Monday, October 26, 2015

Want To Get Out Of Carving Pumpkins And Cleaning Up? I Can Help! Whatever You Have In Your House, Plus Pumpkin Seeds, A Non-Recipe, by Allison

So, get this?
I am still in a state of autumnal bliss or something.

Lack of oppressive heat, leaves turning all pretty?

My reverse seasonal affective disorder has kicked in.
I am like, getting things done and stuff.

Things such as:
Acquiring and displaying pumpkins festively,
Using my wily tricks to get out of carving said pumpkins,
via pumpkin seed roasting job.

This is a job I assign myself,
so that I don't have to carve pumpkins.

(Shh! Secret! Don't tell anyone,
 but I am quite skilled at assigning myself jobs that I invent,
 so that I can avoid stuff I cannot,
 or really do not  want to do.)

I am terrible at carving pumpkins.
It's a known fact I cannot craft,
at all.

I can't draw a straight line, or cut with scissors effectively.
I totally use the fact that I am left-handed as an excuse,
and maybe I am right.

I mean, I am totally right.

So pumpkin-carving is completely outside of my skill set.

Growing up?
At some point I gave up even trying,
and drew an attempted glamorous face on my designated pumpkin with a Sharpie.

(By the way, I was not just inept.
I was like,
ahead of the curve on pumpkin art,
because I think drawing on pumpkins with Sharpies is a thing now.)

It wasn't pretty.
But whatever.
I was not going to magically develop pumpkin carving skills,
and if I could choose skills to magically develop,
that would not be my first,
or tenth, or one millionth choice anyway.

So I kind of assigned myself pumpkin seed roasting job instead.
Because it is autumn!
I am way nicer, and more willing to cook and stuff.

I have escaped pumpkin carving for years,
with this clever diversion.

Or, nobody wants to see my sad, badly carved pumpkin.
Or listen to me complain about how much I do not want to be carving pumpkins.

But I do make up for my pumpkin carving ineptitude,
by making very excellent roasted pumpkin seeds.

I have confirmation on their excellence from totally unbiased sources,
such as Matt and my daughters.
Matt might be kind to spare my feelings,
but the girls totally would not.

And so?
Since I am all autumnal bliss and all?

I am sharing my mostly whatever is in my house at the time,
non-recipe for roasted pumpkin seeds.

In case you want to get out of gourd gutting,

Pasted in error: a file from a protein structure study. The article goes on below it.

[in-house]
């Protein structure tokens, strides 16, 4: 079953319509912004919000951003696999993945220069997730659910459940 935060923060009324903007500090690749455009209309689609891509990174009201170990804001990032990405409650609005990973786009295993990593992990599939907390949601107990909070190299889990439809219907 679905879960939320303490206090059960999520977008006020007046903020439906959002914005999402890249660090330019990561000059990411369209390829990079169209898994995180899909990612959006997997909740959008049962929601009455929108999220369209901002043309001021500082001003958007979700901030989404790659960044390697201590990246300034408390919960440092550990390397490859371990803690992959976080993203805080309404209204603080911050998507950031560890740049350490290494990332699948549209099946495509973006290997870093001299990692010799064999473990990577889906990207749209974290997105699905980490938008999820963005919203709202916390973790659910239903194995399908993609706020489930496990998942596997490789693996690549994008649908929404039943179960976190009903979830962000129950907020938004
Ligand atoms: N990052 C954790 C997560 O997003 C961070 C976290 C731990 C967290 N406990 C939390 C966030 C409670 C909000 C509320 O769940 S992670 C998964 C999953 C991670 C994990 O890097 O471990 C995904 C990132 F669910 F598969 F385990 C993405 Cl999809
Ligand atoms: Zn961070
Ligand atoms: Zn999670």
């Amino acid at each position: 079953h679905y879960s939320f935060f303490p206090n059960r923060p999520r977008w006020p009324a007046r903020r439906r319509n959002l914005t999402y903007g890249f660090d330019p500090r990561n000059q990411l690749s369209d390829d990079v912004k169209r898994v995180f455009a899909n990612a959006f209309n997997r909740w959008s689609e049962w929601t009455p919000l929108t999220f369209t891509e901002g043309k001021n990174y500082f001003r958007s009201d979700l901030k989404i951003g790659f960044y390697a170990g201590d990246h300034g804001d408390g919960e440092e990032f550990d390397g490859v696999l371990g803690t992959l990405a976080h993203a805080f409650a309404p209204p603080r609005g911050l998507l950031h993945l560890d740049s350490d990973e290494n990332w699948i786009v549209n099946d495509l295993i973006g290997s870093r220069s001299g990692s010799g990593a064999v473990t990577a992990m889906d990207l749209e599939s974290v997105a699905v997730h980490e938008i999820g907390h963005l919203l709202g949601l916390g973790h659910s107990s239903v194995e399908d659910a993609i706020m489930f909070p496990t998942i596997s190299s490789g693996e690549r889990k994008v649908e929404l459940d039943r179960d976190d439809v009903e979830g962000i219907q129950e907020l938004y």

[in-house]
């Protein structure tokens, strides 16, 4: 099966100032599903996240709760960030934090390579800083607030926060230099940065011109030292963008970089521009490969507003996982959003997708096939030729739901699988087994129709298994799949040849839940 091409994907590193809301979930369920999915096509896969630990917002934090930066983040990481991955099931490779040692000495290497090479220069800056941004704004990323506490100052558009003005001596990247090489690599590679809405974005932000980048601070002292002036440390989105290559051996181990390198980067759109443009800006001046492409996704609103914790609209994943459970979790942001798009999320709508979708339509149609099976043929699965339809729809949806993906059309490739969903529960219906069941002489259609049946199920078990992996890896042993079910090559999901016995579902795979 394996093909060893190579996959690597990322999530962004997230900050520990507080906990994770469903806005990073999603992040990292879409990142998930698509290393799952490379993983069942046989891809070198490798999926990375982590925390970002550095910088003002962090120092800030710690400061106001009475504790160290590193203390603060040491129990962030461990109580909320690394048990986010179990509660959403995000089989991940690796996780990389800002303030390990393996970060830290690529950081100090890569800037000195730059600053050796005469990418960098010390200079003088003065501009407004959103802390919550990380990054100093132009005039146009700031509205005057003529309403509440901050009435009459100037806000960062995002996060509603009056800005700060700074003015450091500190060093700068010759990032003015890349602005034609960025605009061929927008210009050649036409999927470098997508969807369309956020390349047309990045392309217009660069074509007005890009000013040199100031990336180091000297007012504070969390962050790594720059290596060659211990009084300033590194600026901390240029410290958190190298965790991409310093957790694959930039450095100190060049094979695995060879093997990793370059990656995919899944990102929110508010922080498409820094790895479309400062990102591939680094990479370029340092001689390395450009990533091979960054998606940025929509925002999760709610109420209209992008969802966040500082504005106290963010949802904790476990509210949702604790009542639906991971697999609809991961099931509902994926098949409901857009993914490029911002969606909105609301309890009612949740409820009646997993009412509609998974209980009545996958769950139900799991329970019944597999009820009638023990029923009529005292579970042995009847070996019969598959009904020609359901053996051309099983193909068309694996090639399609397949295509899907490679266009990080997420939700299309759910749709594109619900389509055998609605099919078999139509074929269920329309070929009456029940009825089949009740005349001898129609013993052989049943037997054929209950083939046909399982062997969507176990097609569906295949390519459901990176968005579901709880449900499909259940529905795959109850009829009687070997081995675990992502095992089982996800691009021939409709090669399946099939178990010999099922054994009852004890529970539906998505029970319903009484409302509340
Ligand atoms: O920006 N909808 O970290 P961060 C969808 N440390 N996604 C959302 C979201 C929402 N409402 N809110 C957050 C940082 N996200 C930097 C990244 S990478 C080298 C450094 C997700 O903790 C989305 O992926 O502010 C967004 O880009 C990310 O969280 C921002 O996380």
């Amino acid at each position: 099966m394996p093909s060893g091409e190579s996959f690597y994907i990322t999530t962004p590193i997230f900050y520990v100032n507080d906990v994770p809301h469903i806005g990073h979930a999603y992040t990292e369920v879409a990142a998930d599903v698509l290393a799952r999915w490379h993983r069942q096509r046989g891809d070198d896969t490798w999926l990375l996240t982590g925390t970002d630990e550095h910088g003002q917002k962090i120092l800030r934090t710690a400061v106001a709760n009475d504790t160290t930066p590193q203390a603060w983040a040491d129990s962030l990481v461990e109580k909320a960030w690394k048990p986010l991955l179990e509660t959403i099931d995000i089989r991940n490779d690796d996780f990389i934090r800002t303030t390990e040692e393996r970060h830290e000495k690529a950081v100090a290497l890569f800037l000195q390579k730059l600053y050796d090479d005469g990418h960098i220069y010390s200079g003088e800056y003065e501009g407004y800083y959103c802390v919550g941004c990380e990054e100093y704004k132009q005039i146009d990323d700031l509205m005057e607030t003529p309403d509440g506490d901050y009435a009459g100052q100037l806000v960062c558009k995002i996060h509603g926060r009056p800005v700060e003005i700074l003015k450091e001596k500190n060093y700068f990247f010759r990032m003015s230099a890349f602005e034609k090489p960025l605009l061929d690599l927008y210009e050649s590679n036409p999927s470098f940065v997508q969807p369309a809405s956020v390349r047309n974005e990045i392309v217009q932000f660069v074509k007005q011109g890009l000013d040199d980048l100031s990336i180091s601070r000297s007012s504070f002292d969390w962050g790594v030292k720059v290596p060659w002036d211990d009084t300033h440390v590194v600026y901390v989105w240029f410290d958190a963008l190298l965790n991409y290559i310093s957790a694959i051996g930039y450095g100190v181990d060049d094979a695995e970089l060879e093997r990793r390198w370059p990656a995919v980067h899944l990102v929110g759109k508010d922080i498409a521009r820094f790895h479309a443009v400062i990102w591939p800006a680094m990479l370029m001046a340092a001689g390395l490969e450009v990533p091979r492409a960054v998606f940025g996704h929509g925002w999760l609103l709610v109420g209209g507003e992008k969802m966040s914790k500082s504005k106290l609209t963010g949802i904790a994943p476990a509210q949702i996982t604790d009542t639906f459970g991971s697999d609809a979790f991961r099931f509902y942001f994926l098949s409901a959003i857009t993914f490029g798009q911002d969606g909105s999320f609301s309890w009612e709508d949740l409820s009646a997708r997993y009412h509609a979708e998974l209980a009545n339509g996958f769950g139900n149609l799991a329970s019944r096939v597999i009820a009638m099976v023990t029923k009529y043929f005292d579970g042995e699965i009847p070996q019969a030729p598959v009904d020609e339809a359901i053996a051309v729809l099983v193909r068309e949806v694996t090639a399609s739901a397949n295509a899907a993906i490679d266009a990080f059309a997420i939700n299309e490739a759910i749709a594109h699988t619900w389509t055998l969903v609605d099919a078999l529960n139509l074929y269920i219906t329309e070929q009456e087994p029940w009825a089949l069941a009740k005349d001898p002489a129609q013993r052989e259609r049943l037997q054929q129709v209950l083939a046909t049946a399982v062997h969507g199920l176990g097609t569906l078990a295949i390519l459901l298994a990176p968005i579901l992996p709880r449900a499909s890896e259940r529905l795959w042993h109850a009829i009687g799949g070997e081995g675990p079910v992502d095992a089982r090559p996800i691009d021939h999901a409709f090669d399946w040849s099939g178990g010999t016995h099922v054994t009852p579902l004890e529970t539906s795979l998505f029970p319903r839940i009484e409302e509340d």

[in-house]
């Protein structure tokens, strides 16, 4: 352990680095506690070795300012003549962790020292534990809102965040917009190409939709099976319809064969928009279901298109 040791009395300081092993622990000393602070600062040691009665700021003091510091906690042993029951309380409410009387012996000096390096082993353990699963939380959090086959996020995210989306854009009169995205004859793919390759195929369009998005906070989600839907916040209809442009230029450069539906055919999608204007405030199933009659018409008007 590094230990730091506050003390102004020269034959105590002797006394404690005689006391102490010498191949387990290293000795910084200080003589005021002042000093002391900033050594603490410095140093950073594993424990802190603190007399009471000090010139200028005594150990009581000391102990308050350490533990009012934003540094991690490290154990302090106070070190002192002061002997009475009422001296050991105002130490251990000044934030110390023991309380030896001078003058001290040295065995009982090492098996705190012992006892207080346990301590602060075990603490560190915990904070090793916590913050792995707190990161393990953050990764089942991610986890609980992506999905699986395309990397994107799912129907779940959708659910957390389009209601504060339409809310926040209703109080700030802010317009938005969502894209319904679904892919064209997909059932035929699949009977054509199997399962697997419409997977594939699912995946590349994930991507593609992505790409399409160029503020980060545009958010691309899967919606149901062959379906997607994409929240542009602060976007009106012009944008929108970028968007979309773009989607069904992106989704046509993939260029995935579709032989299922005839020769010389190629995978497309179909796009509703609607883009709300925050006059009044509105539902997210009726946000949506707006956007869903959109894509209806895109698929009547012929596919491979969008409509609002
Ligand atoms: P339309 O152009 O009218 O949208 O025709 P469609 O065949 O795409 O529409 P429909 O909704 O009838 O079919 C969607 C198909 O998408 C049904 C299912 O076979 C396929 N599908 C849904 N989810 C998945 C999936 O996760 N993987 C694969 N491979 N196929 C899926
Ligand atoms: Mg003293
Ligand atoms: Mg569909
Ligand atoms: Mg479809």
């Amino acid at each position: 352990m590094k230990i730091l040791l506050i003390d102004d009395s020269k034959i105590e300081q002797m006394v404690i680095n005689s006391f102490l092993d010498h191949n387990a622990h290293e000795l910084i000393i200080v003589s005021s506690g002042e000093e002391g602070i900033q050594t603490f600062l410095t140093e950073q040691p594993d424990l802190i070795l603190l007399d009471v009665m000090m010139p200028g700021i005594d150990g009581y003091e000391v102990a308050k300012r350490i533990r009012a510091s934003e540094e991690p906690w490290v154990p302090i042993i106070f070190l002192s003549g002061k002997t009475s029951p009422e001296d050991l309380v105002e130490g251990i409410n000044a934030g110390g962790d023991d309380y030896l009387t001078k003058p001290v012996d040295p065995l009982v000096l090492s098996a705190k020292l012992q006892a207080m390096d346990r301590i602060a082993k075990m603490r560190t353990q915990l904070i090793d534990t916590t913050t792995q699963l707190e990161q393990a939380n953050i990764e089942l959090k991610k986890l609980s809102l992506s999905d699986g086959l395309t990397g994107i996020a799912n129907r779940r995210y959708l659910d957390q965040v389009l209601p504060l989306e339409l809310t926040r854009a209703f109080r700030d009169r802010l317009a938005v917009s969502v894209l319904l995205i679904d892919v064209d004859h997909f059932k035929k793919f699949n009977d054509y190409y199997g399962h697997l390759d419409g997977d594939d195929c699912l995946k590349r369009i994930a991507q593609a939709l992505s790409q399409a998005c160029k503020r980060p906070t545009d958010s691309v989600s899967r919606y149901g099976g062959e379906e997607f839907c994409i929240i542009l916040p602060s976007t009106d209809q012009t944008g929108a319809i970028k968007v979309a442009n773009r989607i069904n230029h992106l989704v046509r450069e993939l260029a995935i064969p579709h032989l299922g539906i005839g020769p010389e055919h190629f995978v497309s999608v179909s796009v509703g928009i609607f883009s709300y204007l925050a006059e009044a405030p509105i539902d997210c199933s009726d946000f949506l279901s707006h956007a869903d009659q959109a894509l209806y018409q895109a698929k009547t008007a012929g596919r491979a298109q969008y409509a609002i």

or be an overachiever,
and both carve and cook?

Plus, look how festive they are!

Displaying FullSizeRender.jpg

Whatever You Have In Your House, Plus Pumpkin Seeds, Non-Recipe, by Allison:

1. Get pumpkins.

You can be very photo-op wholesome and go on a hayride and pick out pumpkins,
if that is your thing.

Or, you can have horrible morning with squabbling children,
and then decide to buy pumpkins you see on your way to the gym after school drop-off,
in the vague hope that aforementioned squabbling children will be chastened by festive pumpkins when they get home from school,
and behave like civilized, non-squabblers.

Guilt pumpkins?

That's how I rolled this year.
But this is a non-recipe. Get your pumpkins however you want.

2. Get other people to carve pumpkins.

This is helpful if you are terrible at carving pumpkins,
or just don't want to.
It seems like most people -
(for example, everyone in my house but me)
actually like carving pumpkins, so you should be able to find somebody.

3. Get those people to scoop out the pumpkin guts.
They should do that, they are carving them, it's part of the job.

4. Get them to also separate the seeds from the rest of the gourd goop.
Bribe them with delicious roasted pumpkin seeds for their labor,
or whatever works.
This is a non-recipe, and I haven't even gotten to the part with ingredients yet.

5. Run into your house with the de-gooped pumpkin seeds,
 so you don't have to clean up the rest of the pumpkin carving stuff,
because that is gross,
 and to be avoided if you time it right.

6. Get a cookie sheet or baking tray or something, and mist it with olive oil,
or somehow make it nonsticky with spray stuff or whatnot.
This is a non-recipe, I do not judge.

7. Go look in your spice drawer.
If you don't have a spice drawer,
go look on the shelf where you keep random spices.

8. Sprinkle whatever you have onto the pumpkin seeds.
Seriously, this is a non-recipe.
And I use different stuff each year,
because I never remember what I used the previous year,
 and who knows what is in my spice drawer at any given time?

Not me, that's for sure.
This year, it was nutmeg, garlic powder, dark chili powder, sea salt.

I added cayenne pepper to the ones I ate,
because I was in the mood and also happened to have cayenne pepper in my spice drawer.

9. Put the tray of seasoned with whatever seeds in your oven.
Set your oven at 425, or something like that.
I can never remember what temperature for what,
so mostly things I cook are at 425.
If you know a better way, do that.

10. Cook them until they are done.
Before they burn, but make sure they are crunchy.
You can tell by poking at them.
(That pretty much works for anything, honestly.)

11. Put more stuff on them if you want.
Or not.
This is a non-recipe, you do whatever you like.

12. Take photos of your delightfully roasted seeds,
feed them to the people that have carved and cleaned up the pumpkins,
and yourself, of course.

Remember to feel smug and pleased with yourself.
They taste better that way.

Tuesday, October 6, 2015

Cotton Candy Should Not Exist, It Is Neither Cotton Nor Candy, And Probably Made Out Of Clowns Or Unicorn Fur: A Diatribe, by Allison

So,  I am in a state of autumnal bliss.

1.It's not hot outside.
Like, at all.

2. Therefore, I am probably,
at least sometimes,
way nicer than when I am in chronic "It's too sunny,